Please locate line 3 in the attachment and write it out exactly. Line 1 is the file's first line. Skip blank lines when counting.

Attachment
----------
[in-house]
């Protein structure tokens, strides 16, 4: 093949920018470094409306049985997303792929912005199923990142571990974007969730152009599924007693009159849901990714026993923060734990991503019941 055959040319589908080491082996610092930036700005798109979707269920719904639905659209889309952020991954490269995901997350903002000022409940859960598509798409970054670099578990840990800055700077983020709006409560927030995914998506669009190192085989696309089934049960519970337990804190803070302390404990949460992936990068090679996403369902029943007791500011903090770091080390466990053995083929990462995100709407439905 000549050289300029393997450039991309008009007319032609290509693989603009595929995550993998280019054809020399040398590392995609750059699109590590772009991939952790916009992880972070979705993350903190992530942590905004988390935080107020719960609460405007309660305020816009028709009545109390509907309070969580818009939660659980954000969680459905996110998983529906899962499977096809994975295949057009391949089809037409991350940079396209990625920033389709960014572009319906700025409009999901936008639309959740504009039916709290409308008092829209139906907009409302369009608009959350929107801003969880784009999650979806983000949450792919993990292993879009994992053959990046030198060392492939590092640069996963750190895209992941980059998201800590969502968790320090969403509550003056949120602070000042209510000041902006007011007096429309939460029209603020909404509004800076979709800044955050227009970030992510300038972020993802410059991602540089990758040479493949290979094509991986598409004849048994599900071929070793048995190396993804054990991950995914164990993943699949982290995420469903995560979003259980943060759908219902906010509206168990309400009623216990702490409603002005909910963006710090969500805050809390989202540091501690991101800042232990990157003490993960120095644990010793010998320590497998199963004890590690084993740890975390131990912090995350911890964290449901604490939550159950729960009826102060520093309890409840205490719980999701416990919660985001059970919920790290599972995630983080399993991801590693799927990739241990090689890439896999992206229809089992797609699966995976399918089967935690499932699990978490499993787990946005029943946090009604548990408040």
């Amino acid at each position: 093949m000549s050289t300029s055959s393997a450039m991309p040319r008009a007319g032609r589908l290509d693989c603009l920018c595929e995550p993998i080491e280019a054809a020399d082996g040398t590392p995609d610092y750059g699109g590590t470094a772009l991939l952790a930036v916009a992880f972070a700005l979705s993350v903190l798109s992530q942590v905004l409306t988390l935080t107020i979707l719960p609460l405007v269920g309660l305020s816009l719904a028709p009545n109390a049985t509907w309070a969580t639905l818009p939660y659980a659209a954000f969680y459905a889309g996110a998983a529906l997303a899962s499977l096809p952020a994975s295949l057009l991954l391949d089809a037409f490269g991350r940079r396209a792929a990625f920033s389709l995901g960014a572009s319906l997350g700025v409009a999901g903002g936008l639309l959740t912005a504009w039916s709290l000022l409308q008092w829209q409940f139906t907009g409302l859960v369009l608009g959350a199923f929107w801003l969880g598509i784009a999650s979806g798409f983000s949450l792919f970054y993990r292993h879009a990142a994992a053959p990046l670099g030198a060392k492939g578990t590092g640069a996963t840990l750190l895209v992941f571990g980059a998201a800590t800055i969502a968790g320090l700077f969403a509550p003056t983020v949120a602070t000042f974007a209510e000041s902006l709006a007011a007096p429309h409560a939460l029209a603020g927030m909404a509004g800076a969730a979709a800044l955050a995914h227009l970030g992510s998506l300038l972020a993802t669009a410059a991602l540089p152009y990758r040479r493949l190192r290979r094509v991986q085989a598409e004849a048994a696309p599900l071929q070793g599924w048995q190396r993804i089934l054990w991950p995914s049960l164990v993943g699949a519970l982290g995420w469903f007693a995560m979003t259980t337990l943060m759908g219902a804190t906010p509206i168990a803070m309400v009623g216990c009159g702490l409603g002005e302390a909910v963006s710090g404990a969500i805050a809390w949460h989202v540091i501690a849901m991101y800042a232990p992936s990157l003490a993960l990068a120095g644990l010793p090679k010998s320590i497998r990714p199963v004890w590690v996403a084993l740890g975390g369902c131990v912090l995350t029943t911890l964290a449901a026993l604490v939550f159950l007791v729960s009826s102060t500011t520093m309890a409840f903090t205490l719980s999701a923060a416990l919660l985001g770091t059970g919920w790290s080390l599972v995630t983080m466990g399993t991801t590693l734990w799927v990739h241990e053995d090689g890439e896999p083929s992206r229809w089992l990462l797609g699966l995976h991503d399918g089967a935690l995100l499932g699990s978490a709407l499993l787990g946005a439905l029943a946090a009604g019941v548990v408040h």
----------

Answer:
């Amino acid at each position: 093949m000549s050289t300029s055959s393997a450039m991309p040319r008009a007319g032609r589908l290509d693989c603009l920018c595929e995550p993998i080491e280019a054809a020399d082996g040398t590392p995609d610092y750059g699109g590590t470094a772009l991939l952790a930036v916009a992880f972070a700005l979705s993350v903190l798109s992530q942590v905004l409306t988390l935080t107020i979707l719960p609460l405007v269920g309660l305020s816009l719904a028709p009545n109390a049985t509907w309070a969580t639905l818009p939660y659980a659209a954000f969680y459905a889309g996110a998983a529906l997303a899962s499977l096809p952020a994975s295949l057009l991954l391949d089809a037409f490269g991350r940079r396209a792929a990625f920033s389709l995901g960014a572009s319906l997350g700025v409009a999901g903002g936008l639309l959740t912005a504009w039916s709290l000022l409308q008092w829209q409940f139906t907009g409302l859960v369009l608009g959350a199923f929107w801003l969880g598509i784009a999650s979806g798409f983000s949450l792919f970054y993990r292993h879009a990142a994992a053959p990046l670099g030198a060392k492939g578990t590092g640069a996963t840990l750190l895209v992941f571990g980059a998201a800590t800055i969502a968790g320090l700077f969403a509550p003056t983020v949120a602070t000042f974007a209510e000041s902006l709006a007011a007096p429309h409560a939460l029209a603020g927030m909404a509004g800076a969730a979709a800044l955050a995914h227009l970030g992510s998506l300038l972020a993802t669009a410059a991602l540089p152009y990758r040479r493949l190192r290979r094509v991986q085989a598409e004849a048994a696309p599900l071929q070793g599924w048995q190396r993804i089934l054990w991950p995914s049960l164990v993943g699949a519970l982290g995420w469903f007693a995560m979003t259980t337990l943060m759908g219902a804190t906010p509206i168990a803070m309400v009623g216990c009159g702490l409603g002005e302390a909910v963006s710090g404990a969500i805050a809390w949460h989202v540091i501690a849901m991101y800042a232990p992936s990157l003490a993960l990068a120095g644990l010793p090679k010998s320590i497998r990714p199963v004890w590690v996403a084993l740890g975390g369902c131990v912090l995350t029943t911890l964290a449901a026993l604490v939550f159950l007791v729960s009826s102060t500011t520093m309890a409840f903090t205490l719980s999701a923060a416990l919660l985001g770091t059970g919920w790290s080390l599972v995630t983080m466990g399993t991801t590693l734990w799927v990739h241990e053995d090689g890439e896999p083929s992206r229809w089992l990462l797609g699966l995976h991503d399918g089967a935690l995100l499932g699990s978490a709407l499993l787990g946005a439905l029943a946090a009604g019941v548990v408040h």